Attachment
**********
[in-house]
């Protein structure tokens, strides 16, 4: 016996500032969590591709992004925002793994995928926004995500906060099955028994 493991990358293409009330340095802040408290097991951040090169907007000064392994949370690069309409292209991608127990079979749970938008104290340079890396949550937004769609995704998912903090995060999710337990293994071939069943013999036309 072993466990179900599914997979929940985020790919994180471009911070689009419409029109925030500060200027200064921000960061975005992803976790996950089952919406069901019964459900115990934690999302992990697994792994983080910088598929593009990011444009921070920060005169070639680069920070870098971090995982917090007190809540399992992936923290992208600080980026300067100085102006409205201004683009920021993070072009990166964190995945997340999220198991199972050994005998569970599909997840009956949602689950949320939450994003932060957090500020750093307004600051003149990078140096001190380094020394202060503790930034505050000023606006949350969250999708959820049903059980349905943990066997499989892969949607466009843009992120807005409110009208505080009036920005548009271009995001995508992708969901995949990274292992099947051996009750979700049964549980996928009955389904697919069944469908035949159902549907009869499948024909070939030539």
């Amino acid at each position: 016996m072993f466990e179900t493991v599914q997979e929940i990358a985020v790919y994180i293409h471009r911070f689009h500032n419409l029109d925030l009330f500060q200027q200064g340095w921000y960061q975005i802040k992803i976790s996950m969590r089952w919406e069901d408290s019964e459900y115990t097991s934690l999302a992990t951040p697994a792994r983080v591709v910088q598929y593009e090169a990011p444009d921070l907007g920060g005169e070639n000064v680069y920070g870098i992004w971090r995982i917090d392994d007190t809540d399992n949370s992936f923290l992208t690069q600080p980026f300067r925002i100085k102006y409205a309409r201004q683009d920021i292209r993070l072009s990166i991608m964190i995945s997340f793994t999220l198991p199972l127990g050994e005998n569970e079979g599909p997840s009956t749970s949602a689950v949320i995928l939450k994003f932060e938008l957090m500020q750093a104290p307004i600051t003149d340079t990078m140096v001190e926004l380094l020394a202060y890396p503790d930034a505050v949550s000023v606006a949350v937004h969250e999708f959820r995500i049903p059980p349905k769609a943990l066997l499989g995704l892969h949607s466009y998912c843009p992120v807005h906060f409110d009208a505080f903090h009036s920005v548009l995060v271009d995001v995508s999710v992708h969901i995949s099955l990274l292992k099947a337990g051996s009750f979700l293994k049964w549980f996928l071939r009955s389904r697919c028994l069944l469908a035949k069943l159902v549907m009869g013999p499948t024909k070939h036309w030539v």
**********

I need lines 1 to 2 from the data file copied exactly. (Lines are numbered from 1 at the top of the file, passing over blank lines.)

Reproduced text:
[in-house]
């Protein structure tokens, strides 16, 4: 016996500032969590591709992004925002793994995928926004995500906060099955028994 493991990358293409009330340095802040408290097991951040090169907007000064392994949370690069309409292209991608127990079979749970938008104290340079890396949550937004769609995704998912903090995060999710337990293994071939069943013999036309 072993466990179900599914997979929940985020790919994180471009911070689009419409029109925030500060200027200064921000960061975005992803976790996950089952919406069901019964459900115990934690999302992990697994792994983080910088598929593009990011444009921070920060005169070639680069920070870098971090995982917090007190809540399992992936923290992208600080980026300067100085102006409205201004683009920021993070072009990166964190995945997340999220198991199972050994005998569970599909997840009956949602689950949320939450994003932060957090500020750093307004600051003149990078140096001190380094020394202060503790930034505050000023606006949350969250999708959820049903059980349905943990066997499989892969949607466009843009992120807005409110009208505080009036920005548009271009995001995508992708969901995949990274292992099947051996009750979700049964549980996928009955389904697919069944469908035949159902549907009869499948024909070939030539």